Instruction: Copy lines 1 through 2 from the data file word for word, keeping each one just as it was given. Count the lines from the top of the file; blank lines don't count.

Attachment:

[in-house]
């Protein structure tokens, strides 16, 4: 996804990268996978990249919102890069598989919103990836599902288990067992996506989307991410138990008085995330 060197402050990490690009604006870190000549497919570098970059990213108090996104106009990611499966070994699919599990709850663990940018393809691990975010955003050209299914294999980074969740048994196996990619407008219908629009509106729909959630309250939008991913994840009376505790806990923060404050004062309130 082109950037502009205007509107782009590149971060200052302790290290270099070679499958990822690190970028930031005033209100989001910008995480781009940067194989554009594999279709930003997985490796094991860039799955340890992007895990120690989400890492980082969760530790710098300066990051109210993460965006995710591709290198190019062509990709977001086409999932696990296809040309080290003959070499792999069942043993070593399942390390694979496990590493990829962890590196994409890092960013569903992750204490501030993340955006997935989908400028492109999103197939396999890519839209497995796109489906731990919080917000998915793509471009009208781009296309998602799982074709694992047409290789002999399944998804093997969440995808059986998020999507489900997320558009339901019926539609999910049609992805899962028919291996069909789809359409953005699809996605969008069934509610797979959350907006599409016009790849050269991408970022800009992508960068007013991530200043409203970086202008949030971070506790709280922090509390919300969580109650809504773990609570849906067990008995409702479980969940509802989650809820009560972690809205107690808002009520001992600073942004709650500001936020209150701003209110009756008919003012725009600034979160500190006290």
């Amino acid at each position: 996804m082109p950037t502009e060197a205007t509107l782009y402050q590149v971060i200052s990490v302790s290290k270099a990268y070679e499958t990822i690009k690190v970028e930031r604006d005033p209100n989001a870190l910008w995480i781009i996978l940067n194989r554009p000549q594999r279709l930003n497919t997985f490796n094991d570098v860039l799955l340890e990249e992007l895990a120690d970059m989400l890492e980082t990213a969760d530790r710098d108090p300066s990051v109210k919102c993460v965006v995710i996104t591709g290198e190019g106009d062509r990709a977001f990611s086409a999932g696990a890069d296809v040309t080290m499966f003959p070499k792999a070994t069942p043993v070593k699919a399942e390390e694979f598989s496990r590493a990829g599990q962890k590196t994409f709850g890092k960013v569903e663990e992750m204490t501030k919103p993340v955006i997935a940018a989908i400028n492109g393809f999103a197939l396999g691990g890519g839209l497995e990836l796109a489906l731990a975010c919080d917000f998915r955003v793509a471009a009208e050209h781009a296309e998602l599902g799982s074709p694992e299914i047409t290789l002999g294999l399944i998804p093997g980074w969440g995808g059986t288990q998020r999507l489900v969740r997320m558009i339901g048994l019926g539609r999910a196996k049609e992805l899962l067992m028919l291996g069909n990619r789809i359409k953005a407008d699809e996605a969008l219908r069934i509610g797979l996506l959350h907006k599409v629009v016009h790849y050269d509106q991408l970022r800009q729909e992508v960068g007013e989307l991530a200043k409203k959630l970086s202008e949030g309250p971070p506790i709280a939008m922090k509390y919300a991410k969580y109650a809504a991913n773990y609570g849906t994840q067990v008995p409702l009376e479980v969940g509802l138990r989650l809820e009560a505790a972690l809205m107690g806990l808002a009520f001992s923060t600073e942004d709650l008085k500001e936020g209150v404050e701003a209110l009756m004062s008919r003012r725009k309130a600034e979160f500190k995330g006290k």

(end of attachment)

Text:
[in-house]
């Protein structure tokens, strides 16, 4: 996804990268996978990249919102890069598989919103990836599902288990067992996506989307991410138990008085995330 060197402050990490690009604006870190000549497919570098970059990213108090996104106009990611499966070994699919599990709850663990940018393809691990975010955003050209299914294999980074969740048994196996990619407008219908629009509106729909959630309250939008991913994840009376505790806990923060404050004062309130 082109950037502009205007509107782009590149971060200052302790290290270099070679499958990822690190970028930031005033209100989001910008995480781009940067194989554009594999279709930003997985490796094991860039799955340890992007895990120690989400890492980082969760530790710098300066990051109210993460965006995710591709290198190019062509990709977001086409999932696990296809040309080290003959070499792999069942043993070593399942390390694979496990590493990829962890590196994409890092960013569903992750204490501030993340955006997935989908400028492109999103197939396999890519839209497995796109489906731990919080917000998915793509471009009208781009296309998602799982074709694992047409290789002999399944998804093997969440995808059986998020999507489900997320558009339901019926539609999910049609992805899962028919291996069909789809359409953005699809996605969008069934509610797979959350907006599409016009790849050269991408970022800009992508960068007013991530200043409203970086202008949030971070506790709280922090509390919300969580109650809504773990609570849906067990008995409702479980969940509802989650809820009560972690809205107690808002009520001992600073942004709650500001936020209150701003209110009756008919003012725009600034979160500190006290």